Regular readers of this column might have gleaned that I’ve been kicking around the BMX world for a minute, and although I’ve seen a lot of crazy changes, both good & bad, go down in the world of BMX technology, I don’t cling to the past when it comes to what gets bolted onto my bike. Sure, there are a few details that I cling to that are becoming more & more difficult to find in the marketplace (chrome rims, chainstay brakes/welded mounts, metal pedals), but for the most part, I believe that bikes evolve for a reason, and if you think the pros of today are weak because they’re not pulling lines on 40lb tanks with 7″ bars, you’re probably one of those guys that spends more time shittalking kids at your local spot & wistfully talking about 2002 than actually attempting to ride. Fearing change is silly, brands don’t release untested garbage and just because you don’t understand the hows and whys of a new product doesn’t make it bad. With all of that said, investment cast components have been slowly infiltrating the BMX world over the past decade, but it was only recently that I picked up my first pair of investment cast forks, and even after riding them for a few months now I’m still only figuring out the benefits, so let’s run down what makes the new Kink CST forks so damn tough, shall we?
Kink’s new CST forks are packed with features that you might not pick up at first, but before bolting these things onto you front end, take a minute to look these up & down and you’ll notice a few differences compared to traditional forks. Yes, it’s got a few features that have become standards in the BMX world, like heat-treated, tapered 4130 chromoly legs and a one-piece, CNC’d steer tube, but the dropouts should immediately catch your eye. Never fear the lack of welds; the 6mm thick drops on the CST’s are investment cast, which is a process that reduces the material needed while also making it stronger, as the metal takes shape while slowly cooling, drastically reducing the amount of extreme heat applied to the junction which allows for a much stronger dropout. Think about that the next time you see a fork with a snapped-off dropout, as that type of damage usually goes down at the weld, logic than can also be applied to frames & bars as well. The investment cast drops on the CST not only allow for a cleaner look, but they also allow for a flush surface on the inside of the dropout, allowing for better hub guard clearance. Since I can’t stop babbling about these drops, lets also mention that they feature a 28mm offset, which is middle of the road these days with so many forks featuring either 25mm or 32mm offsets, and they also feature a recessed area which allowing peg clearance for the biggest of pegs, including El Guapos. Finally, the CST is literally topped off by a 7075AL top cap that’s not only broached for a standard 6mm allen key, but it features the far less strippable 3/8″ ratchet drive interface, which you can crank on to your hearts content.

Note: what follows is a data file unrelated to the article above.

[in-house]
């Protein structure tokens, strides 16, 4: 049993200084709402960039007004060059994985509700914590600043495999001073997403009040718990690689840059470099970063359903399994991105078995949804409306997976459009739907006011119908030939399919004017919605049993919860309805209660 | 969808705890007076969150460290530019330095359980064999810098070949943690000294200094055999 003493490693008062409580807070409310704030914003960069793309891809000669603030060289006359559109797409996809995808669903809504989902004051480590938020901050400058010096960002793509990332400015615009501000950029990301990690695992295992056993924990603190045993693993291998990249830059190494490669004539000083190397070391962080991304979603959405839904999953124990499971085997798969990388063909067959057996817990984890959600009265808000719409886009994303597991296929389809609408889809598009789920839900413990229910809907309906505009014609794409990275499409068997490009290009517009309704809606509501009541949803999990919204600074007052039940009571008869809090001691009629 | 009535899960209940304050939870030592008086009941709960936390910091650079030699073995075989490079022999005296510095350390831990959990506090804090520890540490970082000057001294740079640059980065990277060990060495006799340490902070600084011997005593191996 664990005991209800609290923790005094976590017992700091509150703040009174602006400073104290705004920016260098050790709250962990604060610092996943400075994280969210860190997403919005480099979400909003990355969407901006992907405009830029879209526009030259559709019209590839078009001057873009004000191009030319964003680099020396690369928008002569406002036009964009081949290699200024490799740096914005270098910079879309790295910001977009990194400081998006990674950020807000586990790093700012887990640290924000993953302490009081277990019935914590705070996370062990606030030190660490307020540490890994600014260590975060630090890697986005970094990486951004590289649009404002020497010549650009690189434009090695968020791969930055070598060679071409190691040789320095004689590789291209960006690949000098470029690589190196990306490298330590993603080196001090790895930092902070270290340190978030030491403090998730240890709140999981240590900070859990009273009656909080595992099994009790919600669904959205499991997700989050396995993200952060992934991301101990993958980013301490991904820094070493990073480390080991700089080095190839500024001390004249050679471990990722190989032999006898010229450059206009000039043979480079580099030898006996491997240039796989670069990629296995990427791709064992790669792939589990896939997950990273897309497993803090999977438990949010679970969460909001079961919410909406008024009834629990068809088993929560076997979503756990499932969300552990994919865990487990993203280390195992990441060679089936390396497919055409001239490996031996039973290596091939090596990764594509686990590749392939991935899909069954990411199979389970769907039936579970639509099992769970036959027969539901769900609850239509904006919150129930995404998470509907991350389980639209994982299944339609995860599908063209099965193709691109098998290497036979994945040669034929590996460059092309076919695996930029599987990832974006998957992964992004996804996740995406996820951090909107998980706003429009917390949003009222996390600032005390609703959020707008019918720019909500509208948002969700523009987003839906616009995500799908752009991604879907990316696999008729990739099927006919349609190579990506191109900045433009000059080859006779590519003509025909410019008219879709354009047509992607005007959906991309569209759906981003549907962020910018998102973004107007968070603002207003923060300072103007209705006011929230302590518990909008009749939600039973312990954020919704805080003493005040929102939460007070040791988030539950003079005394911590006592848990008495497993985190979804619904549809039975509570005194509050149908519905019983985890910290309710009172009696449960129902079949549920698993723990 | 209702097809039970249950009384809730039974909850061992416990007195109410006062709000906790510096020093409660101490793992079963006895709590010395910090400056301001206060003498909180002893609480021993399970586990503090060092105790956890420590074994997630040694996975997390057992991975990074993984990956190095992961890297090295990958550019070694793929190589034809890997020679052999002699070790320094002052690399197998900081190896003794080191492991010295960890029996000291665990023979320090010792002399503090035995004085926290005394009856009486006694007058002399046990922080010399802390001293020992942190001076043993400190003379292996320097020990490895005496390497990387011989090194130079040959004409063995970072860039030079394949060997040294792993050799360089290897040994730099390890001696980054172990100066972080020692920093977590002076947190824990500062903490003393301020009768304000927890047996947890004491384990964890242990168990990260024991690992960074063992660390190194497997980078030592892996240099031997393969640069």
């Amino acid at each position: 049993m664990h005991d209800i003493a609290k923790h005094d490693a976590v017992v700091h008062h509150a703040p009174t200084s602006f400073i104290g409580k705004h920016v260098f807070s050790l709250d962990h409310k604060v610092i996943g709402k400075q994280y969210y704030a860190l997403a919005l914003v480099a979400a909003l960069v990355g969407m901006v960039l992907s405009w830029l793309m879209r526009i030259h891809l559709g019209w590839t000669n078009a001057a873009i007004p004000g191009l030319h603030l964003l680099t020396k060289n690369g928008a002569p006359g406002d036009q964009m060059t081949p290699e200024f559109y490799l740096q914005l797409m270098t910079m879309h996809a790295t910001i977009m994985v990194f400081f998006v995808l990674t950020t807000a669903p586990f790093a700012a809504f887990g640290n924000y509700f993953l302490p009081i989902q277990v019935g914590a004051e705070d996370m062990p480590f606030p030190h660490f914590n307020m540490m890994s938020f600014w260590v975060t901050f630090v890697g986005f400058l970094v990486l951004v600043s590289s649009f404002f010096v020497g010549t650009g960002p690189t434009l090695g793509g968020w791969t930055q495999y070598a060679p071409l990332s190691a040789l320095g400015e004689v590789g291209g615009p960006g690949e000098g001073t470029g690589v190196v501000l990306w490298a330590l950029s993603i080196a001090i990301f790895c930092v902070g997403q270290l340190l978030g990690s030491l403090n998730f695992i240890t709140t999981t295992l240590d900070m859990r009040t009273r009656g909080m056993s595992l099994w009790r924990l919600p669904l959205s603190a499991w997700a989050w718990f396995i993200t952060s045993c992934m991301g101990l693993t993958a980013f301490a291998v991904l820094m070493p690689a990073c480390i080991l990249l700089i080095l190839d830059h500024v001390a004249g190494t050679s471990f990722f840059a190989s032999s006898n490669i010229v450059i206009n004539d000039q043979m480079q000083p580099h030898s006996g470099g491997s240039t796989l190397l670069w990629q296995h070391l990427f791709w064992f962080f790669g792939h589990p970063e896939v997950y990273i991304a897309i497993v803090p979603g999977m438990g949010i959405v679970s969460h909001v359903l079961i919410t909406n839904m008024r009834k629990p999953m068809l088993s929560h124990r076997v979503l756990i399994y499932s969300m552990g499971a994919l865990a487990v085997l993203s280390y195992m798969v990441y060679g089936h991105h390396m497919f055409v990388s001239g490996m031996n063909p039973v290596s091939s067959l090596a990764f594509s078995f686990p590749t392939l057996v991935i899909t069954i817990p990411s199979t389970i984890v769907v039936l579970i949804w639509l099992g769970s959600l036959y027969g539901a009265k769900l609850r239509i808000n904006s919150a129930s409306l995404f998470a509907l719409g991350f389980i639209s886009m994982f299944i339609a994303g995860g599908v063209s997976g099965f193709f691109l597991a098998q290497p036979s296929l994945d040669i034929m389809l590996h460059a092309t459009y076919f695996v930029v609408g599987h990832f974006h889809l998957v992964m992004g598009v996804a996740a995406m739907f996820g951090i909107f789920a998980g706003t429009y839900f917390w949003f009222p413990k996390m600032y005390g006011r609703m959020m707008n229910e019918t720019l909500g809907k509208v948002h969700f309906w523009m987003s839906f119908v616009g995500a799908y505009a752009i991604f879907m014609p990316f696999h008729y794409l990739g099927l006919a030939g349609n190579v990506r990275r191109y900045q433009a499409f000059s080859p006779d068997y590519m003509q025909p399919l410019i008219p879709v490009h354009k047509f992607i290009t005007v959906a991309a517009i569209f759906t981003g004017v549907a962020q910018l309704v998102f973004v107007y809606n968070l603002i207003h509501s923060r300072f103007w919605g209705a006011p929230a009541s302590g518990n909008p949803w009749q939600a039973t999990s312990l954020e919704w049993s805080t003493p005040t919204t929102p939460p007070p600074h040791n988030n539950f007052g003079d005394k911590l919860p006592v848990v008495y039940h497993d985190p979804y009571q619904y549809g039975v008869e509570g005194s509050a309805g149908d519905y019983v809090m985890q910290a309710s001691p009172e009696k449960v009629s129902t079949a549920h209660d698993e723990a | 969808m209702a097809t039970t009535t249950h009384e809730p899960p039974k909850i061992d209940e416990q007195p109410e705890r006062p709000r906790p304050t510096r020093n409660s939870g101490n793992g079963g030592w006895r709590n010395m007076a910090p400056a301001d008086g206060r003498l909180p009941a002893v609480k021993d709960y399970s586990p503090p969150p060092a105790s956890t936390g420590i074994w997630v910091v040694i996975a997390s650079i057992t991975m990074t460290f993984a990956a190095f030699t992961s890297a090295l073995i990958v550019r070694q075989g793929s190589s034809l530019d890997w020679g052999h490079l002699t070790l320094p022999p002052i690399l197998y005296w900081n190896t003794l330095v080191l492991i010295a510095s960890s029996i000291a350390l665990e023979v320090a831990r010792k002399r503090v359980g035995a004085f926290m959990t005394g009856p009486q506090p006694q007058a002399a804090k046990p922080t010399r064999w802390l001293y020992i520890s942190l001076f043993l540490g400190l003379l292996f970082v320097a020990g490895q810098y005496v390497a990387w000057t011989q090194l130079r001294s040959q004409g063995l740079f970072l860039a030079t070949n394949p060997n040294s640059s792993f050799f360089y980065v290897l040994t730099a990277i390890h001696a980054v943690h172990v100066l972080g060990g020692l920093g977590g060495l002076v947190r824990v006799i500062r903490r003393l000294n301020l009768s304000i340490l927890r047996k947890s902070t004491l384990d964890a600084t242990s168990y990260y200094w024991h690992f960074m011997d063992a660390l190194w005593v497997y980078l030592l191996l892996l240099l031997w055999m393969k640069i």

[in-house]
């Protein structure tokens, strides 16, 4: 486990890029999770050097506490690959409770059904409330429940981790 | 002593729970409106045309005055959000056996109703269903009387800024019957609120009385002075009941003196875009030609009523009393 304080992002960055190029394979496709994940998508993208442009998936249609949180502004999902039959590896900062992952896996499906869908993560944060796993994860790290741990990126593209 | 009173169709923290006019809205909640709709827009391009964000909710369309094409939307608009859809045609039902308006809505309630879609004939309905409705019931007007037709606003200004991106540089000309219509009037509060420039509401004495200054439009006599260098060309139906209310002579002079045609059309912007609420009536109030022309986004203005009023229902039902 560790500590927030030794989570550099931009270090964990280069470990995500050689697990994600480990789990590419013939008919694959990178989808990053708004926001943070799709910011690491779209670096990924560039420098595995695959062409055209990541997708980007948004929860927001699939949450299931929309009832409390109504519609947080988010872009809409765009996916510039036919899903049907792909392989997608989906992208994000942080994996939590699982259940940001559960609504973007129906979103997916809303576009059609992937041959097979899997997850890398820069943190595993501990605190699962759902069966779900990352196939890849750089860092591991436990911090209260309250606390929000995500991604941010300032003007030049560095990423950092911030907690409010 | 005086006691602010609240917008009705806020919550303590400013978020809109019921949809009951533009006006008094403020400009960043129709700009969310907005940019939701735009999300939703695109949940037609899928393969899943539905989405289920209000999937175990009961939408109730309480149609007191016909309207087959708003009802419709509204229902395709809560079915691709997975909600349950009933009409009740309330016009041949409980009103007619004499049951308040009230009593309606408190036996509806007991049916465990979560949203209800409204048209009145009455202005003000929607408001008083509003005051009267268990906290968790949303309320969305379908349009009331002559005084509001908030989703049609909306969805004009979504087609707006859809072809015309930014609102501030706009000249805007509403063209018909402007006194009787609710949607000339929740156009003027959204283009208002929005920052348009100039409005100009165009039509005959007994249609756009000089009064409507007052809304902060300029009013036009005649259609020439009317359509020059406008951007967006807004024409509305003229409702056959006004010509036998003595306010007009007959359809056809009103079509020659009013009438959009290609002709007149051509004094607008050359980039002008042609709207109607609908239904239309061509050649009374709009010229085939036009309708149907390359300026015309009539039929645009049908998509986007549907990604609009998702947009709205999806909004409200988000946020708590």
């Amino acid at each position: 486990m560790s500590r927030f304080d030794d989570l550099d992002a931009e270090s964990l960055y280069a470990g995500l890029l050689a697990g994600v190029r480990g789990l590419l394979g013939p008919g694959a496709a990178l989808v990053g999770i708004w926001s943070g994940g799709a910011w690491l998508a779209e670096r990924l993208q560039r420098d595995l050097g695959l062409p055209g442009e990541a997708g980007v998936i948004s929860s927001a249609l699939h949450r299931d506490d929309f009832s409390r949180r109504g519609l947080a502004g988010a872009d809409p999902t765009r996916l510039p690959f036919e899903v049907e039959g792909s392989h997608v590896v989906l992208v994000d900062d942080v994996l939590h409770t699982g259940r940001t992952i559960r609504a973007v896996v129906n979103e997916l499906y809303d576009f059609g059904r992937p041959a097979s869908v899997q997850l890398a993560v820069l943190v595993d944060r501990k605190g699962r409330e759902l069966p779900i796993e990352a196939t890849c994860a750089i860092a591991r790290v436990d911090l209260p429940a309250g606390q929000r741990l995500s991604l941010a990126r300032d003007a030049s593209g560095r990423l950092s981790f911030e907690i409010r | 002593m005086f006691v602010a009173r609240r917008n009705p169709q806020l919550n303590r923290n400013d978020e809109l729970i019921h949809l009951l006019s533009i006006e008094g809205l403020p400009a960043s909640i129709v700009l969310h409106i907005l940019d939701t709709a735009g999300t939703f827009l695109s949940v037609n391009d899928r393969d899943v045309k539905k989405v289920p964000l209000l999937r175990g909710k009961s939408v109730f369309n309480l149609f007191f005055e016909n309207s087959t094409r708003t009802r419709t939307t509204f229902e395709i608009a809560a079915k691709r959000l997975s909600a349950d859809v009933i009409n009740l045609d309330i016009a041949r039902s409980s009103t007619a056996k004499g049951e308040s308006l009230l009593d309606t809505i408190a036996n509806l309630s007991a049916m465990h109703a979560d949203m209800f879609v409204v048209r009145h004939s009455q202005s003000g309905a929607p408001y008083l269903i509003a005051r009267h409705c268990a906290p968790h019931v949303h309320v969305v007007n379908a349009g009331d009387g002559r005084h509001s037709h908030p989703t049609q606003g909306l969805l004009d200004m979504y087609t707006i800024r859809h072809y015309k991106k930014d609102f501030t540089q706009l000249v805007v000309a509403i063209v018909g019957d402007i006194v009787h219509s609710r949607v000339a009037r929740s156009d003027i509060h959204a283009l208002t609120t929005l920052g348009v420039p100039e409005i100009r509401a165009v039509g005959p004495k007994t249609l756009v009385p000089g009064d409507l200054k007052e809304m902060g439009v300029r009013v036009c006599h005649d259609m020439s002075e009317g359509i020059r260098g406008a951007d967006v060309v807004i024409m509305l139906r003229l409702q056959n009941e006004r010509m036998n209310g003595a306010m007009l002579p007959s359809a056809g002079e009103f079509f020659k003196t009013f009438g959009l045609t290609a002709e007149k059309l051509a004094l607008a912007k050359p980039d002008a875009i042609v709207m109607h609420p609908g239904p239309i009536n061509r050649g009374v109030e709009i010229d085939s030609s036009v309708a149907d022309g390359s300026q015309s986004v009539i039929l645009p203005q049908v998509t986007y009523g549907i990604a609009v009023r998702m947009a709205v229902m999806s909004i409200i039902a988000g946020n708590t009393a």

The new Kink CST forks are available now from Kink themselves and wherever else Kink products are sold. The 34oz CST’s are available for only $129.99 in either black or chrome (add $10 for chrome), and can only be found with 3/8″ slots because what maniac actually needs 14mm drops these days? For more on the entire Kink product line, take a sec to check out KinkBMX.com, and be sure to follow the team on Instagram @kinkbmx now.